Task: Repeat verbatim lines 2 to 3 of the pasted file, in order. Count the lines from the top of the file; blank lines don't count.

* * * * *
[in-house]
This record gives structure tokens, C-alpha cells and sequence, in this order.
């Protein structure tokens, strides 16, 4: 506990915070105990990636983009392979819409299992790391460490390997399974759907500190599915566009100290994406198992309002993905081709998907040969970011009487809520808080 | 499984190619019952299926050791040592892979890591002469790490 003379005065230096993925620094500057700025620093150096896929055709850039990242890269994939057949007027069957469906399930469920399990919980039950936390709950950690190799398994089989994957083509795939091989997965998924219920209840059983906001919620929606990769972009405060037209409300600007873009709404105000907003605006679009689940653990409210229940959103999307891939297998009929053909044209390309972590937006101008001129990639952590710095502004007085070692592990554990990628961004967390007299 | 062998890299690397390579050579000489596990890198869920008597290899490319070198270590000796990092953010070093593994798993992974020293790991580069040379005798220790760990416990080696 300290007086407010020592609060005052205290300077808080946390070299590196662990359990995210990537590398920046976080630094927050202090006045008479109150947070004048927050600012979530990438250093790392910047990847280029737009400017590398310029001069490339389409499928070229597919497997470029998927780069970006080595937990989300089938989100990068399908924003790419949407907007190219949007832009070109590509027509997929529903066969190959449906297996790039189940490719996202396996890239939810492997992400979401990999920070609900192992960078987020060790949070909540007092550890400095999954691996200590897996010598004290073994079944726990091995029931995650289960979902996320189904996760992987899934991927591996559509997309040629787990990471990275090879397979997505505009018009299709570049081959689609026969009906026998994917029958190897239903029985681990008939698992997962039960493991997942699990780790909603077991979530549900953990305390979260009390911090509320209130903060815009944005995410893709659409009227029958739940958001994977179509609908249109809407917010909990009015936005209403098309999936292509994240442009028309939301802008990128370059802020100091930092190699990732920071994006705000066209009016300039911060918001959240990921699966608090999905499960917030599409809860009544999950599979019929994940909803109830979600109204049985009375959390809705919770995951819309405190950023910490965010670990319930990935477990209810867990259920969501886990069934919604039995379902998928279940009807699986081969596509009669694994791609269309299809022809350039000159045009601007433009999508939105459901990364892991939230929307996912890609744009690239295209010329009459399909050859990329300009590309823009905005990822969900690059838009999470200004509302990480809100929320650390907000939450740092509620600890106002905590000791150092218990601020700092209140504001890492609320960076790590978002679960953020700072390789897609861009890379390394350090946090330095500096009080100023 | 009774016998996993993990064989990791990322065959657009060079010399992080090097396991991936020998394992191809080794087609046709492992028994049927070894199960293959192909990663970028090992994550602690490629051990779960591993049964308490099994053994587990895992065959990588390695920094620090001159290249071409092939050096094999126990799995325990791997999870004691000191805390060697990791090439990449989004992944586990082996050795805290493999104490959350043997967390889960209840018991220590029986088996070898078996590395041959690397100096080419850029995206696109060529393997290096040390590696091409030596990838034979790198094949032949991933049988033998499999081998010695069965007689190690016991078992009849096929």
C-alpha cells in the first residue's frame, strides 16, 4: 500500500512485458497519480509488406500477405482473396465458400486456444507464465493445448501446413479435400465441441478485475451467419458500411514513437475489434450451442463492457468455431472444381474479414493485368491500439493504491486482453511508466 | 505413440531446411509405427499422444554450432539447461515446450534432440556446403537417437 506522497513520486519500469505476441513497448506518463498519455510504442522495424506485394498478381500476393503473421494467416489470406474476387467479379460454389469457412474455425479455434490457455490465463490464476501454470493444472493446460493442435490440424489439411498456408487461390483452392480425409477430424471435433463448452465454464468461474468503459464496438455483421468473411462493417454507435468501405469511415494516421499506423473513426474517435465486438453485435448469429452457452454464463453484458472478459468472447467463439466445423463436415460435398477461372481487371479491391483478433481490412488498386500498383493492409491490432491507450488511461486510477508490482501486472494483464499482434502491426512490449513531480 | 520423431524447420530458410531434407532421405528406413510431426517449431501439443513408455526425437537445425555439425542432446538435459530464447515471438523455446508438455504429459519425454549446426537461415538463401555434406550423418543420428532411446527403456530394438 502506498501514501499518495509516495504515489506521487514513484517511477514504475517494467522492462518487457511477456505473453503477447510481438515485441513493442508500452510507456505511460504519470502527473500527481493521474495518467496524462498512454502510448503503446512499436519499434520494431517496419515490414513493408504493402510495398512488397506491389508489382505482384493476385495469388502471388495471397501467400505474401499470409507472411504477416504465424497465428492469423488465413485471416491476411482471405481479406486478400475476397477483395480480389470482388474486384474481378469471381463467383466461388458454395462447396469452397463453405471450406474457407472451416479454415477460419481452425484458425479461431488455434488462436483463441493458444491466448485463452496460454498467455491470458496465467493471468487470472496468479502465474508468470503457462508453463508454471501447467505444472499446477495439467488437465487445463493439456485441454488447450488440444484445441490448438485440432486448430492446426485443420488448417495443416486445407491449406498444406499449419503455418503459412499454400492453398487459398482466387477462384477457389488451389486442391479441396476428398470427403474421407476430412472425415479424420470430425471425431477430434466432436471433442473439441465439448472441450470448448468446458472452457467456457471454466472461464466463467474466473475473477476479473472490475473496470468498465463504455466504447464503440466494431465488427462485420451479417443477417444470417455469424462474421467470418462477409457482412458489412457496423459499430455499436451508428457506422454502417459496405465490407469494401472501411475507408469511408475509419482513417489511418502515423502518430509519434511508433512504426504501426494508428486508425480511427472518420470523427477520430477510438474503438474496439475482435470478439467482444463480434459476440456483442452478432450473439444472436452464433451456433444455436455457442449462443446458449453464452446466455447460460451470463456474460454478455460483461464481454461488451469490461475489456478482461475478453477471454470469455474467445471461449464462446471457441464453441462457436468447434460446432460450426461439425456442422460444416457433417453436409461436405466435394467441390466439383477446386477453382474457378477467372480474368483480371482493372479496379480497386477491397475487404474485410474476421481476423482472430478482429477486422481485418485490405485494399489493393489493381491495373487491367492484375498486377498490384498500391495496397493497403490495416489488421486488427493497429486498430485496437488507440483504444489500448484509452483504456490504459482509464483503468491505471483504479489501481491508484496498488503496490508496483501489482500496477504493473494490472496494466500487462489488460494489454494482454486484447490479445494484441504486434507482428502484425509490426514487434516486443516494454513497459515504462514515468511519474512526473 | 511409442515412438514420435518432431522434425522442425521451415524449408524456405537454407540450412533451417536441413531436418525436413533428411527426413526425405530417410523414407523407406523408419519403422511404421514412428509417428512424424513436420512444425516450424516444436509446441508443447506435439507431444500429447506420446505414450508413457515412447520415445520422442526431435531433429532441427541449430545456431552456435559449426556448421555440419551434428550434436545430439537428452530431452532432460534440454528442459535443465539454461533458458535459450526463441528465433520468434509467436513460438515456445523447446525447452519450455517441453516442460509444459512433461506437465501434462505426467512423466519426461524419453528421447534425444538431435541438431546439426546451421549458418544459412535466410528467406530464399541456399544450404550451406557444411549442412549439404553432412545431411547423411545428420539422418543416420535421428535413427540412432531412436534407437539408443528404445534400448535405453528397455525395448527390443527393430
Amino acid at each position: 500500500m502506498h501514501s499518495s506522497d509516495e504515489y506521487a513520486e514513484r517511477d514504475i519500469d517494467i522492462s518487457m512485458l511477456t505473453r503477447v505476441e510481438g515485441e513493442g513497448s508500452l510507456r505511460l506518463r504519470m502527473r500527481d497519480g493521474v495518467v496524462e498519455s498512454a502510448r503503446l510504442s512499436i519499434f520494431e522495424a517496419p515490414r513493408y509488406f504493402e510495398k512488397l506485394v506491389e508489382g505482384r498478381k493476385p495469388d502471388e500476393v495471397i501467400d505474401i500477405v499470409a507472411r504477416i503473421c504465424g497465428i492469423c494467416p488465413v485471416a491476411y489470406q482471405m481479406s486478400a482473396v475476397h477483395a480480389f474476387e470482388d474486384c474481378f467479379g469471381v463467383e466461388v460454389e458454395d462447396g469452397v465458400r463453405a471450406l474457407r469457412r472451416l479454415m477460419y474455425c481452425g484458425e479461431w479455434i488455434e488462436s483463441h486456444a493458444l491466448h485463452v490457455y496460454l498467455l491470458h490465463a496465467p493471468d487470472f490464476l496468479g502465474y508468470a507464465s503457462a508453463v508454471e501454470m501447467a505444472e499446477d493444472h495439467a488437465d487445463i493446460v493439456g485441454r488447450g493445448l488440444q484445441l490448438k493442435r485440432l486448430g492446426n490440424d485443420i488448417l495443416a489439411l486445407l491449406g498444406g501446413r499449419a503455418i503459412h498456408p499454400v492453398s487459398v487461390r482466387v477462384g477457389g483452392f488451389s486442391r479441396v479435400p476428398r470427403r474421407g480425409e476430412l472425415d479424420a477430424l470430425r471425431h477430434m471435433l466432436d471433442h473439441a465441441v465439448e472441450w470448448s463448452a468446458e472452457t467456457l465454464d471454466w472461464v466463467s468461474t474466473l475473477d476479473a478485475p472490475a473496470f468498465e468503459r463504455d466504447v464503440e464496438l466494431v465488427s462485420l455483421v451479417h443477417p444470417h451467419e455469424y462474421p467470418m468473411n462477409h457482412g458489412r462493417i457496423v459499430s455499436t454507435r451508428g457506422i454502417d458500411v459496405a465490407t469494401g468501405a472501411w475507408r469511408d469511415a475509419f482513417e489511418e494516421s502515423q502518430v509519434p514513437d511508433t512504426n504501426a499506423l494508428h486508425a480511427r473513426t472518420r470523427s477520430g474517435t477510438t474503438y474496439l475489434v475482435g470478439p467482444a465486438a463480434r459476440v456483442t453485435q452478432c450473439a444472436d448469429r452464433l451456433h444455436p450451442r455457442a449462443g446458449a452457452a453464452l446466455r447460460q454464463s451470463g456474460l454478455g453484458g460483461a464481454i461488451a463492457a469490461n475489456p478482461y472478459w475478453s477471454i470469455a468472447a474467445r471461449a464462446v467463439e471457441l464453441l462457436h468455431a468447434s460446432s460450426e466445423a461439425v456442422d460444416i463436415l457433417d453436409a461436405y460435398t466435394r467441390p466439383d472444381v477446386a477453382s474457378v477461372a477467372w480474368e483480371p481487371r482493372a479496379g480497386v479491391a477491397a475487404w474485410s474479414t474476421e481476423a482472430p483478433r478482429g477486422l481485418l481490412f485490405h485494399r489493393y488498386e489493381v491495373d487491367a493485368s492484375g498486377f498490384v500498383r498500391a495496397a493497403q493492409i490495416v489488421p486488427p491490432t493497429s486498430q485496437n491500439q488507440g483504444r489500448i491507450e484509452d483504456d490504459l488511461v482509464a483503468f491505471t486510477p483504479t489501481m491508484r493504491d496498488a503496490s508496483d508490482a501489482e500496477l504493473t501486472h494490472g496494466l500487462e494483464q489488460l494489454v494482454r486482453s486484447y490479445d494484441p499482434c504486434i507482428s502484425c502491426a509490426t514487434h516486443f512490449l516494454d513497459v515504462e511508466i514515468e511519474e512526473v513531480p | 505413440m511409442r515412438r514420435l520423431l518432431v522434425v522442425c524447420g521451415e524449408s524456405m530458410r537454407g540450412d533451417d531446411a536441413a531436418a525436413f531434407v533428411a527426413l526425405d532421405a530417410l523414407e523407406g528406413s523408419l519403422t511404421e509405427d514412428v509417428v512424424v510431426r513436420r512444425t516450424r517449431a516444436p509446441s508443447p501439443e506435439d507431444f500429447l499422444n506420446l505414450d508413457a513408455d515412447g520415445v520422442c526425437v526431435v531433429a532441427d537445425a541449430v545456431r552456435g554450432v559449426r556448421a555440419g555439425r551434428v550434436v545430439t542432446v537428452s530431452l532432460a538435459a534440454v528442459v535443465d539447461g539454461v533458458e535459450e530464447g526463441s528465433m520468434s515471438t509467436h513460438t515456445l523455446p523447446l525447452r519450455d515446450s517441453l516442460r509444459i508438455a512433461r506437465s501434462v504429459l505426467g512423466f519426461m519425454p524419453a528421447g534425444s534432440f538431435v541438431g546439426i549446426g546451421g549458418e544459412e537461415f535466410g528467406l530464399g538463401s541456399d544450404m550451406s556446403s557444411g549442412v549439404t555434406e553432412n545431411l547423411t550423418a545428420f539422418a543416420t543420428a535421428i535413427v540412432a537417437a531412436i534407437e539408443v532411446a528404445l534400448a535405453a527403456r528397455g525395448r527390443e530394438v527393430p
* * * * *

This record gives structure tokens, C-alpha cells and sequence, in this order.
């Protein structure tokens, strides 16, 4: 506990915070105990990636983009392979819409299992790391460490390997399974759907500190599915566009100290994406198992309002993905081709998907040969970011009487809520808080 | 499984190619019952299926050791040592892979890591002469790490 003379005065230096993925620094500057700025620093150096896929055709850039990242890269994939057949007027069957469906399930469920399990919980039950936390709950950690190799398994089989994957083509795939091989997965998924219920209840059983906001919620929606990769972009405060037209409300600007873009709404105000907003605006679009689940653990409210229940959103999307891939297998009929053909044209390309972590937006101008001129990639952590710095502004007085070692592990554990990628961004967390007299 | 062998890299690397390579050579000489596990890198869920008597290899490319070198270590000796990092953010070093593994798993992974020293790991580069040379005798220790760990416990080696 300290007086407010020592609060005052205290300077808080946390070299590196662990359990995210990537590398920046976080630094927050202090006045008479109150947070004048927050600012979530990438250093790392910047990847280029737009400017590398310029001069490339389409499928070229597919497997470029998927780069970006080595937990989300089938989100990068399908924003790419949407907007190219949007832009070109590509027509997929529903066969190959449906297996790039189940490719996202396996890239939810492997992400979401990999920070609900192992960078987020060790949070909540007092550890400095999954691996200590897996010598004290073994079944726990091995029931995650289960979902996320189904996760992987899934991927591996559509997309040629787990990471990275090879397979997505505009018009299709570049081959689609026969009906026998994917029958190897239903029985681990008939698992997962039960493991997942699990780790909603077991979530549900953990305390979260009390911090509320209130903060815009944005995410893709659409009227029958739940958001994977179509609908249109809407917010909990009015936005209403098309999936292509994240442009028309939301802008990128370059802020100091930092190699990732920071994006705000066209009016300039911060918001959240990921699966608090999905499960917030599409809860009544999950599979019929994940909803109830979600109204049985009375959390809705919770995951819309405190950023910490965010670990319930990935477990209810867990259920969501886990069934919604039995379902998928279940009807699986081969596509009669694994791609269309299809022809350039000159045009601007433009999508939105459901990364892991939230929307996912890609744009690239295209010329009459399909050859990329300009590309823009905005990822969900690059838009999470200004509302990480809100929320650390907000939450740092509620600890106002905590000791150092218990601020700092209140504001890492609320960076790590978002679960953020700072390789897609861009890379390394350090946090330095500096009080100023 | 009774016998996993993990064989990791990322065959657009060079010399992080090097396991991936020998394992191809080794087609046709492992028994049927070894199960293959192909990663970028090992994550602690490629051990779960591993049964308490099994053994587990895992065959990588390695920094620090001159290249071409092939050096094999126990799995325990791997999870004691000191805390060697990791090439990449989004992944586990082996050795805290493999104490959350043997967390889960209840018991220590029986088996070898078996590395041959690397100096080419850029995206696109060529393997290096040390590696091409030596990838034979790198094949032949991933049988033998499999081998010695069965007689190690016991078992009849096929």